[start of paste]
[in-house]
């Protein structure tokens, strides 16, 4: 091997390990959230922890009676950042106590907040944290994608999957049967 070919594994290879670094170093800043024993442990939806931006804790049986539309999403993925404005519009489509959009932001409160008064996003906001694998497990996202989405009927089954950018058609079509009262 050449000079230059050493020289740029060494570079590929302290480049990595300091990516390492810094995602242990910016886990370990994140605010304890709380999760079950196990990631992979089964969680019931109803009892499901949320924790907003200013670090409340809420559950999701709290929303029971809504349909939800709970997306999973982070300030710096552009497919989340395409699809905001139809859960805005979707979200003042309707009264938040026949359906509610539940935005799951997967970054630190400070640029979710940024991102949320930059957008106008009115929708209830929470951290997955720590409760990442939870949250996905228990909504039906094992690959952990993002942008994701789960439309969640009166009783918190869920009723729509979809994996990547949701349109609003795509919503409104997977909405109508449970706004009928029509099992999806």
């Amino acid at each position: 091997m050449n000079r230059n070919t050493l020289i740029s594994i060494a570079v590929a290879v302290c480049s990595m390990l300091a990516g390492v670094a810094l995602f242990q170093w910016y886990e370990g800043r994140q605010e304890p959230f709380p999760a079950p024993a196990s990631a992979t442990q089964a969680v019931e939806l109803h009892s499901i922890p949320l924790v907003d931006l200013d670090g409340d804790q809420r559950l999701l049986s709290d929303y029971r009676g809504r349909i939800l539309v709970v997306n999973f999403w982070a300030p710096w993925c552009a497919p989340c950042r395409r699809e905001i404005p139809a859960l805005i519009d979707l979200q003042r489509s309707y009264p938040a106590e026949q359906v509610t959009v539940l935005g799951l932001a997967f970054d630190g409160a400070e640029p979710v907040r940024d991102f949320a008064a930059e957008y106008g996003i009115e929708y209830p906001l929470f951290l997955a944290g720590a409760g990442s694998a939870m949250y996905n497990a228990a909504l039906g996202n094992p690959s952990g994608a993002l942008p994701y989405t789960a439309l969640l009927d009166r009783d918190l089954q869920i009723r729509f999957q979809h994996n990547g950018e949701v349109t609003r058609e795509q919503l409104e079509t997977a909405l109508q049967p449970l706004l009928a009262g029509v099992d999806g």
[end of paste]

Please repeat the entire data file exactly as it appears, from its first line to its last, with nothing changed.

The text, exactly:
[in-house]
């Protein structure tokens, strides 16, 4: 091997390990959230922890009676950042106590907040944290994608999957049967 070919594994290879670094170093800043024993442990939806931006804790049986539309999403993925404005519009489509959009932001409160008064996003906001694998497990996202989405009927089954950018058609079509009262 050449000079230059050493020289740029060494570079590929302290480049990595300091990516390492810094995602242990910016886990370990994140605010304890709380999760079950196990990631992979089964969680019931109803009892499901949320924790907003200013670090409340809420559950999701709290929303029971809504349909939800709970997306999973982070300030710096552009497919989340395409699809905001139809859960805005979707979200003042309707009264938040026949359906509610539940935005799951997967970054630190400070640029979710940024991102949320930059957008106008009115929708209830929470951290997955720590409760990442939870949250996905228990909504039906094992690959952990993002942008994701789960439309969640009166009783918190869920009723729509979809994996990547949701349109609003795509919503409104997977909405109508449970706004009928029509099992999806």
């Amino acid at each position: 091997m050449n000079r230059n070919t050493l020289i740029s594994i060494a570079v590929a290879v302290c480049s990595m390990l300091a990516g390492v670094a810094l995602f242990q170093w910016y886990e370990g800043r994140q605010e304890p959230f709380p999760a079950p024993a196990s990631a992979t442990q089964a969680v019931e939806l109803h009892s499901i922890p949320l924790v907003d931006l200013d670090g409340d804790q809420r559950l999701l049986s709290d929303y029971r009676g809504r349909i939800l539309v709970v997306n999973f999403w982070a300030p710096w993925c552009a497919p989340c950042r395409r699809e905001i404005p139809a859960l805005i519009d979707l979200q003042r489509s309707y009264p938040a106590e026949q359906v509610t959009v539940l935005g799951l932001a997967f970054d630190g409160a400070e640029p979710v907040r940024d991102f949320a008064a930059e957008y106008g996003i009115e929708y209830p906001l929470f951290l997955a944290g720590a409760g990442s694998a939870m949250y996905n497990a228990a909504l039906g996202n094992p690959s952990g994608a993002l942008p994701y989405t789960a439309l969640l009927d009166r009783d918190l089954q869920i009723r729509f999957q979809h994996n990547g950018e949701v349109t609003r058609e795509q919503l409104e079509t997977a909405l109508q049967p449970l706004l009928a009262g029509v099992d999806g």